For the Lord, saith he, "shall give the word to them that proclaim glad tidings with great power" (Ps. lxviii. 12, Sept.); and again, "How beautiful are the feet of them that preach the Gospel of peace." (Is. lii. 7; Rom. x. 15.) See here both the name of the Gospel expressly and the temper of it, laid down in the Old Testament. For, we do not proclaim it by words only, he means, but also by acts done; since neither was it human, but both divine and unspeakable, and transcending all nature. Now since they have laid against it the charge of novelty also, He shows it to be older than the Greeks, and described aforetime in the Prophets. And if He gave it not from the beginning because of those that were unwilling to receive it, still, they that were willing did hear it. "Your father Abraham," He says, "rejoiced to see My day, and he saw it, and was glad." (John viii. 56.) How then comes He to say, "Many prophets desired to see the things which ye see, and have not seen them?" (Matt. xiii. 17.) He means not so, as ye see and hear, the Flesh itself, and the very miracles before your eyes. But let me beg you to look and see what a very long time ago these things were foretold. For when God is about to do openly some great things, He announces them of a long time before, to practise men's hearing for the reception of them when they come.

"In the Holy Scriptures." Because the Prophets not only spake, but also writ what they spake; nor did they write only, but also shadowed them forth by actions, as Abraham when he led up Isaac, and Moses when he lifted up the Serpent, and when he spread out his hands [1194] against Amalek, and when he offered the Paschal Lamb.

Ver. 3. "Concerning His Son which was made of the seed of David, according to the flesh."

What dost, thou, O Paul, that after lifting up our souls so, and elevating them, and causing great and unutterable things to pass in show before them, and speaking of the Gospel, and that too the Gospel of God, and bringing in the chorus of the Prophets, and showing the whole of them heralding forth many years before those things which were to come: why dost thou again bring us down to David? Art thou conversing, oh tell me, of some man, and giving him Jesse's son for a father? And wherein are these things worthy of what thou hast just spoken of? Yea, they are fully worthy. For our discourse is not, saith he, of any bare man. Such was my reason for adding, "according to the flesh;" as hinting that there is also a Generation of the Same after the Spirit. And why did he begin from that and not from this the higher? It is because that was what Matthew, and Luke, and Mark, began from. For he who would lead men by the hand to Heaven, must needs lead them upwards from below. So too was the actual dispensation ordered. First, that is, they saw Him a man upon earth, and then they understood Him to be God. In the same direction then, as He Himself had framed His teaching, did His disciple also shape out the way which leadeth thither. Therefore the generation according to the flesh is in his language placed first in order, not because it was first, but because he was for leading the hearer from this up to that.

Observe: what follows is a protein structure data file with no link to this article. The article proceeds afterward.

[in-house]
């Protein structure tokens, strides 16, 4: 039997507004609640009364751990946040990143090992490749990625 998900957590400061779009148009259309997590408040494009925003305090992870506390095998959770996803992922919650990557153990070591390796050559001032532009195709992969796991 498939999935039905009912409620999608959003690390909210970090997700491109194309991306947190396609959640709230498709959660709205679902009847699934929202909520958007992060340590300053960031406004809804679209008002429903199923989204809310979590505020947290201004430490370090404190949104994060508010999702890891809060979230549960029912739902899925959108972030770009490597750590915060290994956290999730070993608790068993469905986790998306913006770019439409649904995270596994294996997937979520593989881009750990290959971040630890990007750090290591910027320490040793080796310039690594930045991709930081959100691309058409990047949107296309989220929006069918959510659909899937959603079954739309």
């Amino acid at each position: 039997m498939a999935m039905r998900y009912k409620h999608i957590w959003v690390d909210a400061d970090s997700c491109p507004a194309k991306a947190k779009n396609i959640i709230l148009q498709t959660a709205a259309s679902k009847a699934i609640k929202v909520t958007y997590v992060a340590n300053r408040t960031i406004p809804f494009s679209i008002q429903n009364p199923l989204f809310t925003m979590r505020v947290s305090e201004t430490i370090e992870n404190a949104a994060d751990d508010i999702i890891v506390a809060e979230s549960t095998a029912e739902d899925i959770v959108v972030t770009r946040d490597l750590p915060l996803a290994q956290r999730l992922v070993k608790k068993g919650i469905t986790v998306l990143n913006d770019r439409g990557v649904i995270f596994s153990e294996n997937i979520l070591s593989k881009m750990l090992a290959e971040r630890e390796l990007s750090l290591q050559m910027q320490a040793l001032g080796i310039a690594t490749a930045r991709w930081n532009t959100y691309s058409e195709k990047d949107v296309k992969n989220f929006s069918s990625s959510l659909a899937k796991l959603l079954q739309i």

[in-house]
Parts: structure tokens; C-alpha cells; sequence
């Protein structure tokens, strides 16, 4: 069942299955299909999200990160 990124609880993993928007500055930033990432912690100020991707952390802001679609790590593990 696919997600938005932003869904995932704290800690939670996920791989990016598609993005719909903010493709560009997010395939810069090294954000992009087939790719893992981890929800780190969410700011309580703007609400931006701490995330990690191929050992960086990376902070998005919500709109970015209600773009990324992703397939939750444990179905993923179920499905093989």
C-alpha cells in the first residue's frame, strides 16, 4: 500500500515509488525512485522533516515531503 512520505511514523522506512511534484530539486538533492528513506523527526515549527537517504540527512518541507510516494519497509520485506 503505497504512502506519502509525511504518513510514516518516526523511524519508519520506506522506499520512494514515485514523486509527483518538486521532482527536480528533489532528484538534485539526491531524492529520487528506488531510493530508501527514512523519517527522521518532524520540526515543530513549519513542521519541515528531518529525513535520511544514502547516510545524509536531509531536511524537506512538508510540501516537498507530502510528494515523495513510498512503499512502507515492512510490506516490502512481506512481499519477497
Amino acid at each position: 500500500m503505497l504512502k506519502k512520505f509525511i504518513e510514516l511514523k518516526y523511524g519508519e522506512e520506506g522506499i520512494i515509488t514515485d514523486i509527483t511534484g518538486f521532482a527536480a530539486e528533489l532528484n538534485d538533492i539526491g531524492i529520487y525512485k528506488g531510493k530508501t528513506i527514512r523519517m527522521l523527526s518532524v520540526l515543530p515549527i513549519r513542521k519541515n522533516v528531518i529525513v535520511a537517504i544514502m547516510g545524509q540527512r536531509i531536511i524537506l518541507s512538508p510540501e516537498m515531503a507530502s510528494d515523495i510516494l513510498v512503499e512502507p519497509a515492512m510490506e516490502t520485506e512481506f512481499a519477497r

Ver. 4. "And declared to be the Son of God with power, according to the Spirit of Holiness, by the resurrection from the dead, even Jesus Christ."

What is said has been made obscure by the close-folding of the words, and so it is necessary to divide it. What then is it, which he says? We preach, says he, Him Who was made of David. But this is plain. Whence then is it plain, that this incarnate "Person" was also the Son of God? First, it is so from the prophets; wherefore he says, "Which He had promised afore by the Prophets in the Holy Scriptures." (v. 2.) And this way of demonstration is no weak one. And next also from the very way of His Generation: which also he sets forth by saying, "of the seed of David according to the flesh:" for He broke the rule of nature. Thirdly, from the miracles which He did, yielding a demonstration of much power, for "in power" means this. Fourthly, from the Spirit which He gave to them that believe upon Him, and through which He made them all holy, wherefore he saith, "according to the Spirit of holiness." For it was of God only to grant such gifts. Fifthly, from the Resurrection; for He first and He alone raised Himself: and this Himself too said to be above all a miracle sufficient to stop the mouths even of them that behaved shamelessly. For, "Destroy this Temple," He says, "and in three days I will raise it up" (John xix.); and, "When ye have lifted" Me "up from the earth, then shall ye know that I am He" (ib. viii. 28); and again, This "generation seeketh after a sign; and there shall no sign be given unto it, but the sign of Jonas." (Matt. xii. 39.) What then is the being "declared?" being shown, being manifested, being judged, being confessed, by the feeling and suffrage of all; by Prophets, by the marvelous Birth after the Flesh, by the power which was in the miracles, by the Spirit, through which He gave sanctification, by the Resurrection, whereby He put an end to the tyranny of death.

Ver. 5. "By Whom we have received grace and Apostleship for obedience to the faith."